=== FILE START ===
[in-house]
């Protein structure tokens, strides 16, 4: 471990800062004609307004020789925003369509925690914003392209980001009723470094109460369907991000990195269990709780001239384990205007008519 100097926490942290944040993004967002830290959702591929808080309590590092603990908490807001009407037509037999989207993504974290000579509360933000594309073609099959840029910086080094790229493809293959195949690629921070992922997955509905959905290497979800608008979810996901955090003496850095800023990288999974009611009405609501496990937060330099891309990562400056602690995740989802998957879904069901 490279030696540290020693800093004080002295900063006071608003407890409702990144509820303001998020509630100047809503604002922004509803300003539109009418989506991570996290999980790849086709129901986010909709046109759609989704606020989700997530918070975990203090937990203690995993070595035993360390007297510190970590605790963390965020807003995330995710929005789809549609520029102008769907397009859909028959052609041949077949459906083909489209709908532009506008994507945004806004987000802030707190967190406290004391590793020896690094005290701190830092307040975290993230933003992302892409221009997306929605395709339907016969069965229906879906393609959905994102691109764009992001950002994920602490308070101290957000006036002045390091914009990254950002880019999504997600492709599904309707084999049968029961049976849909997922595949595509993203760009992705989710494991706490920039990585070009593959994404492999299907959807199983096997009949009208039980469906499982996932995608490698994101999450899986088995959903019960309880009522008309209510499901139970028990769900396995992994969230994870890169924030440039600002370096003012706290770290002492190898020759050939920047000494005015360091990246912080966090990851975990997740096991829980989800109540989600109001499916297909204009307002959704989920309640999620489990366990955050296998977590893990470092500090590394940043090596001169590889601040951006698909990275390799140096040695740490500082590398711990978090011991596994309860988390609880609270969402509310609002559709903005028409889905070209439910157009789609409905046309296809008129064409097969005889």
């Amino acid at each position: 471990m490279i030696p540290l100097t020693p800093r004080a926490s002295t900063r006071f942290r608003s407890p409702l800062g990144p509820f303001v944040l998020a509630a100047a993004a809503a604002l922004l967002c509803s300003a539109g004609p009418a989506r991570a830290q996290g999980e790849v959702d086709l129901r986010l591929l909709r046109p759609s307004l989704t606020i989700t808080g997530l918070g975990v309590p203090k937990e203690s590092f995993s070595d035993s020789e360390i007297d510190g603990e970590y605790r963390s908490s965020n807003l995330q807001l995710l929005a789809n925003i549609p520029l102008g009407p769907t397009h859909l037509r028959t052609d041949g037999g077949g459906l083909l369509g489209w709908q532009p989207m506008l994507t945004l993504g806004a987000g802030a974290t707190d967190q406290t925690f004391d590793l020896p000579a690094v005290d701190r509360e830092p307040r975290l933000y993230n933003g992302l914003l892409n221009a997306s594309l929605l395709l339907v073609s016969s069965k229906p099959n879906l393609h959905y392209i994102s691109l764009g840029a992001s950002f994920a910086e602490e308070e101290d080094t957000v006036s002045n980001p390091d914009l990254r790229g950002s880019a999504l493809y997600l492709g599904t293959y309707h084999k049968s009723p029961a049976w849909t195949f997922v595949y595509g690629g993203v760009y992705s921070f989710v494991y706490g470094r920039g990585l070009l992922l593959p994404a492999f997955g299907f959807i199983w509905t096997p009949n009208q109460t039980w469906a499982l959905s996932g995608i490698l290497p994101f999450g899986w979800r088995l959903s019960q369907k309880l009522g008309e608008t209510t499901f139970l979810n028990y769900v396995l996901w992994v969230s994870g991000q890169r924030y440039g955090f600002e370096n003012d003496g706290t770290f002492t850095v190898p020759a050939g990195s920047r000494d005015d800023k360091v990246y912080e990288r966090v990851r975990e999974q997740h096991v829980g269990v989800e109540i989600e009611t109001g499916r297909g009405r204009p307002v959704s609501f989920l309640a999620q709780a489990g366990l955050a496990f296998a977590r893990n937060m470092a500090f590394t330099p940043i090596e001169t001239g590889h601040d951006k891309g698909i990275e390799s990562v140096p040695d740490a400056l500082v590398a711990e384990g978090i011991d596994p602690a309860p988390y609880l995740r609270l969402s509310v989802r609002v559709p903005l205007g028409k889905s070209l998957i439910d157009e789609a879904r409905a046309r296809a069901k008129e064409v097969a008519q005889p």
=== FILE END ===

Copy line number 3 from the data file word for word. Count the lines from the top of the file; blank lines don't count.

């Amino acid at each position: 471990m490279i030696p540290l100097t020693p800093r004080a926490s002295t900063r006071f942290r608003s407890p409702l800062g990144p509820f303001v944040l998020a509630a100047a993004a809503a604002l922004l967002c509803s300003a539109g004609p009418a989506r991570a830290q996290g999980e790849v959702d086709l129901r986010l591929l909709r046109p759609s307004l989704t606020i989700t808080g997530l918070g975990v309590p203090k937990e203690s590092f995993s070595d035993s020789e360390i007297d510190g603990e970590y605790r963390s908490s965020n807003l995330q807001l995710l929005a789809n925003i549609p520029l102008g009407p769907t397009h859909l037509r028959t052609d041949g037999g077949g459906l083909l369509g489209w709908q532009p989207m506008l994507t945004l993504g806004a987000g802030a974290t707190d967190q406290t925690f004391d590793l020896p000579a690094v005290d701190r509360e830092p307040r975290l933000y993230n933003g992302l914003l892409n221009a997306s594309l929605l395709l339907v073609s016969s069965k229906p099959n879906l393609h959905y392209i994102s691109l764009g840029a992001s950002f994920a910086e602490e308070e101290d080094t957000v006036s002045n980001p390091d914009l990254r790229g950002s880019a999504l493809y997600l492709g599904t293959y309707h084999k049968s009723p029961a049976w849909t195949f997922v595949y595509g690629g993203v760009y992705s921070f989710v494991y706490g470094r920039g990585l070009l992922l593959p994404a492999f997955g299907f959807i199983w509905t096997p009949n009208q109460t039980w469906a499982l959905s996932g995608i490698l290497p994101f999450g899986w979800r088995l959903s019960q369907k309880l009522g008309e608008t209510t499901f139970l979810n028990y769900v396995l996901w992994v969230s994870g991000q890169r924030y440039g955090f600002e370096n003012d003496g706290t770290f002492t850095v190898p020759a050939g990195s920047r000494d005015d800023k360091v990246y912080e990288r966090v990851r975990e999974q997740h096991v829980g269990v989800e109540i989600e009611t109001g499916r297909g009405r204009p307002v959704s609501f989920l309640a999620q709780a489990g366990l955050a496990f296998a977590r893990n937060m470092a500090f590394t330099p940043i090596e001169t001239g590889h601040d951006k891309g698909i990275e390799s990562v140096p040695d740490a400056l500082v590398a711990e384990g978090i011991d596994p602690a309860p988390y609880l995740r609270l969402s509310v989802r609002v559709p903005l205007g028409k889905s070209l998957i439910d157009e789609a879904r409905a046309r296809a069901k008129e064409v097969a008519q005889p």